By Don Willmott
An important report from the European Commission suggests that if Africa could begin to adopt waste-to-energy electricity production, the technology could provide electricity for 27 million African families by 2025, a notable improvement for a continent where almost 900 million people (out of 1.1 billion) have no access to grid-distributed electricity.
Africa has plenty of trash -- with much more coming as its middle class grows -- but it currently has only a few waste-to-energy plants, and to date, only the largest African cities have comprehensive waste management systems that could feed into such systems efficiently.
The rest of the world is way ahead. Europe has 472 plants and the U.S. has 86 plants in 23 states that together process 96,000 tons of waste daily (more than 30 million tons a year), creating 2,769 megawatt hours of power every day while also recovering 730,000 tons of ferrous metals for recycling annually. Some plants even sell steam directly to end users to create a revenue stream. In the U.S., Connecticut is in the lead in terms of the percentage of municipal solid waste burned -- about 67 percent -- while worldwide, space-constrained Japan is out front, avoiding excessive landfilling by incinerating nearly 80 percent of its solid waste.
Trash is piling up across Africa, especially in urban areas such as Kibera, a slum outside Nairobi, Kenya. (Source: Brad Ruggles. Creative Commons BY-NC-SA)
As for greenhouse gas emissions and the threat of global warming, the E.P.A. has conducted life cycle emission analyses that show waste-to-energy facilities actually reduce the amount of greenhouse gases expressed as CO2 equivalents in the atmosphere by approximately one ton for every ton of municipal solid waste combusted. There has been little environmental push back as new plants have come online, in part because there's a general understanding that methane, which is generated in landfills as waste decomposes, is an even more damaging greenhouse gas on a pound-for-pound basis than CO2.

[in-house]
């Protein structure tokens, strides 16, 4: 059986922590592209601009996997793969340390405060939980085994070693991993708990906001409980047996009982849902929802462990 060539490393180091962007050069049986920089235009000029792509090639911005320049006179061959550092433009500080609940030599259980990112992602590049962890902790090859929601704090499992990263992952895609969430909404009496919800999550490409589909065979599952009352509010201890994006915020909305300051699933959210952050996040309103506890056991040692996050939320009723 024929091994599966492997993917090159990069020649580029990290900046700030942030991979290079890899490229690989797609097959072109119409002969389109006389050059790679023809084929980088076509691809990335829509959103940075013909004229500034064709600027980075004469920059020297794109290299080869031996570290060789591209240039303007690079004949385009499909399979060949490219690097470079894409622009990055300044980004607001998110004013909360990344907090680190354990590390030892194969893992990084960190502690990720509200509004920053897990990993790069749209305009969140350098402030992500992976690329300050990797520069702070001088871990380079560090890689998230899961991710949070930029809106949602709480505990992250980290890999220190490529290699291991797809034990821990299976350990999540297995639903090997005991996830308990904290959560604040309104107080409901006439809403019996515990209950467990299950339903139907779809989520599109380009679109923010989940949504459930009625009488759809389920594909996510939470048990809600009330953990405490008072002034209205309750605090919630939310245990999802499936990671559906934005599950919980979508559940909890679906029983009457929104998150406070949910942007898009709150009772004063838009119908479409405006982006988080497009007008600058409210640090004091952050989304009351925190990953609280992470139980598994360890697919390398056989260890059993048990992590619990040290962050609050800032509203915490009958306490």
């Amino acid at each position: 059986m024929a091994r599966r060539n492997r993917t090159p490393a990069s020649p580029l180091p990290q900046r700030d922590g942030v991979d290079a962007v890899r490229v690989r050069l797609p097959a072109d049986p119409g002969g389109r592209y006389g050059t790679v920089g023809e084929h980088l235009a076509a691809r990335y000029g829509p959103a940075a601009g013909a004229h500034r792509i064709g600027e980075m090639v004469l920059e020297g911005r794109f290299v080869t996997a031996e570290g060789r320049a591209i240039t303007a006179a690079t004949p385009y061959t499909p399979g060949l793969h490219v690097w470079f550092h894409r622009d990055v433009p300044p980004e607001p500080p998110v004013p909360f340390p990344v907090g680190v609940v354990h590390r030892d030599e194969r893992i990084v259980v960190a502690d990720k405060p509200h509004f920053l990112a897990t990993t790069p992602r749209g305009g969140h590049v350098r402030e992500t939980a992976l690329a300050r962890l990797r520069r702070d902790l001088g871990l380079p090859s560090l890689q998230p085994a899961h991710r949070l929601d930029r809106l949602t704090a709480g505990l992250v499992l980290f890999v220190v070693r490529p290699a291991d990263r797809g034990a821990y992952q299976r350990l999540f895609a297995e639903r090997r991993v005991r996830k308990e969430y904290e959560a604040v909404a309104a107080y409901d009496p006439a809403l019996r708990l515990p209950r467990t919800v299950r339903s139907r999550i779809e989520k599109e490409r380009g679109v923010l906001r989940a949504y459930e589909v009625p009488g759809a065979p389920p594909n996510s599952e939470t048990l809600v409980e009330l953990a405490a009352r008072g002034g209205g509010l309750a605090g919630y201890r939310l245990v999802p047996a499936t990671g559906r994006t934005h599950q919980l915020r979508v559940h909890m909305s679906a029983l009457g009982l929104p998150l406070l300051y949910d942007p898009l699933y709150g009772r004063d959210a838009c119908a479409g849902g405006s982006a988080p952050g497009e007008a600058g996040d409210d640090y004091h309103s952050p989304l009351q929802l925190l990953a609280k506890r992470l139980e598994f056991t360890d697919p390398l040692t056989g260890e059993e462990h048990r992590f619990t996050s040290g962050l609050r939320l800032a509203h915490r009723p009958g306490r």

There's no doubt the demand for electricity will grow dramatically in Africa as living standards rise, but seeking out new energy sources isn't just about powering big refrigerators and TVs. It's also important to alleviate "energy poverty" in countries the European Commission says have especially low access to electricity, places such as Central African Republic, Burundi, Guinea-Bissau, Mali, Sierra Leone, Rwanda and Somalia.
What the study doesn't address is the cost. "Cost is a major driver for decision making in the field of energy systems; nevertheless, adding the cost issue to the present analysis would have introduced a large number of additional variables also affected by large uncertainties and would have blurred the overall picture," the report states. In other words, while waste-to-energy may be a great idea for Africa, it will ultimately be up to governments, perhaps in concert with the private sector, to figure out how to foot the bill.
XPRIZE contributor Don Willmott is a New York-based journalist who writes about technology, travel, and the environment for a wide variety of publications and websites.